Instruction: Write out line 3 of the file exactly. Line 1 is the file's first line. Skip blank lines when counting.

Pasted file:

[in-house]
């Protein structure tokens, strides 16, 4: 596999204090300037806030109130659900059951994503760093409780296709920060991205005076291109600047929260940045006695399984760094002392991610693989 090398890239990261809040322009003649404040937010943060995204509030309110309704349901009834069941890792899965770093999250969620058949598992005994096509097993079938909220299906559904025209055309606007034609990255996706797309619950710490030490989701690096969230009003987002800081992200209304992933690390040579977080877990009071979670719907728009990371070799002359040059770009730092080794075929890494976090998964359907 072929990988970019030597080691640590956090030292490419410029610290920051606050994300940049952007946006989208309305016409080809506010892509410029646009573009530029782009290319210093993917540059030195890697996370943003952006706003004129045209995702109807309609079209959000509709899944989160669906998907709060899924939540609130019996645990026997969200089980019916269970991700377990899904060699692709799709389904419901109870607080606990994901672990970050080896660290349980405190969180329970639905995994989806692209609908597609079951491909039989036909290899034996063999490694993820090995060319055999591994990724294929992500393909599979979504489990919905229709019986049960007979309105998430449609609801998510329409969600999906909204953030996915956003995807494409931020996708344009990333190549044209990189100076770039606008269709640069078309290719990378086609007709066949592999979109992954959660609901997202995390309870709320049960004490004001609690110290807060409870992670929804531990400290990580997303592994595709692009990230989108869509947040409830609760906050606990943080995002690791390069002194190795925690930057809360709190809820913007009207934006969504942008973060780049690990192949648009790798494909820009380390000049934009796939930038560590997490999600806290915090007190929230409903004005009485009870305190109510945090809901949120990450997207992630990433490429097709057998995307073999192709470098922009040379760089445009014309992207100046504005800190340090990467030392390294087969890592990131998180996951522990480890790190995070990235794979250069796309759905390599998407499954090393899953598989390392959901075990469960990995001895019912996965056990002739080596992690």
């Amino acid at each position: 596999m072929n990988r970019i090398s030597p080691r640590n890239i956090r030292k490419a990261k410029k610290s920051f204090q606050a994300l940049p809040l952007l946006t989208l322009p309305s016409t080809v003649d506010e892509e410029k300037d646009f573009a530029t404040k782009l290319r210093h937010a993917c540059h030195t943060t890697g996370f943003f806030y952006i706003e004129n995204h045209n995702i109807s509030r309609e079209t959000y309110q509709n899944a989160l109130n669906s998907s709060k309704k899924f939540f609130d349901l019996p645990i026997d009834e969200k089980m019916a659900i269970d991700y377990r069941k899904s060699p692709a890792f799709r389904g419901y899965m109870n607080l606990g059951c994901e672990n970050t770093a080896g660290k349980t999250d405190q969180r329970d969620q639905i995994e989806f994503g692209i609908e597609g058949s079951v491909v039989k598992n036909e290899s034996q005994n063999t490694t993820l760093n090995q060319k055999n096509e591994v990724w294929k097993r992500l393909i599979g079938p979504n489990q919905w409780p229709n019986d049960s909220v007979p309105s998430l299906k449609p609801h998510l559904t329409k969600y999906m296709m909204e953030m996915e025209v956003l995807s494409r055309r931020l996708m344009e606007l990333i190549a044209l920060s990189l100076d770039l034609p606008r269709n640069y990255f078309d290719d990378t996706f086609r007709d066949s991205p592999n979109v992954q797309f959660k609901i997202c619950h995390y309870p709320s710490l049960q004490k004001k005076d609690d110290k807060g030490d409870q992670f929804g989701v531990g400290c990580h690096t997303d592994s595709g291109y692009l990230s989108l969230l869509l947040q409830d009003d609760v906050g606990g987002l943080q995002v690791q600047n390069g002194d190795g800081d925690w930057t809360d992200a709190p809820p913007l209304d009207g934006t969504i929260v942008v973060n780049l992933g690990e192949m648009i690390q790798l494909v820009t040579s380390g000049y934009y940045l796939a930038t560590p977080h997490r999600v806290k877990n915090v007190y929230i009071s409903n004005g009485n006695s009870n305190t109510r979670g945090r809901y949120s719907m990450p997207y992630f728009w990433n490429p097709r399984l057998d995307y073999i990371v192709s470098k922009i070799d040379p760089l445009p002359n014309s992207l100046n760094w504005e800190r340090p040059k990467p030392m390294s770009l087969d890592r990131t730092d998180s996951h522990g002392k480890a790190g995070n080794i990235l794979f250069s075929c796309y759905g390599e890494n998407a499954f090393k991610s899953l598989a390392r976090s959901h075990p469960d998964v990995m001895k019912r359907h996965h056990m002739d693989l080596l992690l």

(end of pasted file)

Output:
């Amino acid at each position: 596999m072929n990988r970019i090398s030597p080691r640590n890239i956090r030292k490419a990261k410029k610290s920051f204090q606050a994300l940049p809040l952007l946006t989208l322009p309305s016409t080809v003649d506010e892509e410029k300037d646009f573009a530029t404040k782009l290319r210093h937010a993917c540059h030195t943060t890697g996370f943003f806030y952006i706003e004129n995204h045209n995702i109807s509030r309609e079209t959000y309110q509709n899944a989160l109130n669906s998907s709060k309704k899924f939540f609130d349901l019996p645990i026997d009834e969200k089980m019916a659900i269970d991700y377990r069941k899904s060699p692709a890792f799709r389904g419901y899965m109870n607080l606990g059951c994901e672990n970050t770093a080896g660290k349980t999250d405190q969180r329970d969620q639905i995994e989806f994503g692209i609908e597609g058949s079951v491909v039989k598992n036909e290899s034996q005994n063999t490694t993820l760093n090995q060319k055999n096509e591994v990724w294929k097993r992500l393909i599979g079938p979504n489990q919905w409780p229709n019986d049960s909220v007979p309105s998430l299906k449609p609801h998510l559904t329409k969600y999906m296709m909204e953030m996915e025209v956003l995807s494409r055309r931020l996708m344009e606007l990333i190549a044209l920060s990189l100076d770039l034609p606008r269709n640069y990255f078309d290719d990378t996706f086609r007709d066949s991205p592999n979109v992954q797309f959660k609901i997202c619950h995390y309870p709320s710490l049960q004490k004001k005076d609690d110290k807060g030490d409870q992670f929804g989701v531990g400290c990580h690096t997303d592994s595709g291109y692009l990230s989108l969230l869509l947040q409830d009003d609760v906050g606990g987002l943080q995002v690791q600047n390069g002194d190795g800081d925690w930057t809360d992200a709190p809820p913007l209304d009207g934006t969504i929260v942008v973060n780049l992933g690990e192949m648009i690390q790798l494909v820009t040579s380390g000049y934009y940045l796939a930038t560590p977080h997490r999600v806290k877990n915090v007190y929230i009071s409903n004005g009485n006695s009870n305190t109510r979670g945090r809901y949120s719907m990450p997207y992630f728009w990433n490429p097709r399984l057998d995307y073999i990371v192709s470098k922009i070799d040379p760089l445009p002359n014309s992207l100046n760094w504005e800190r340090p040059k990467p030392m390294s770009l087969d890592r990131t730092d998180s996951h522990g002392k480890a790190g995070n080794i990235l794979f250069s075929c796309y759905g390599e890494n998407a499954f090393k991610s899953l598989a390392r976090s959901h075990p469960d998964v990995m001895k019912r359907h996965h056990m002739d693989l080596l992690l």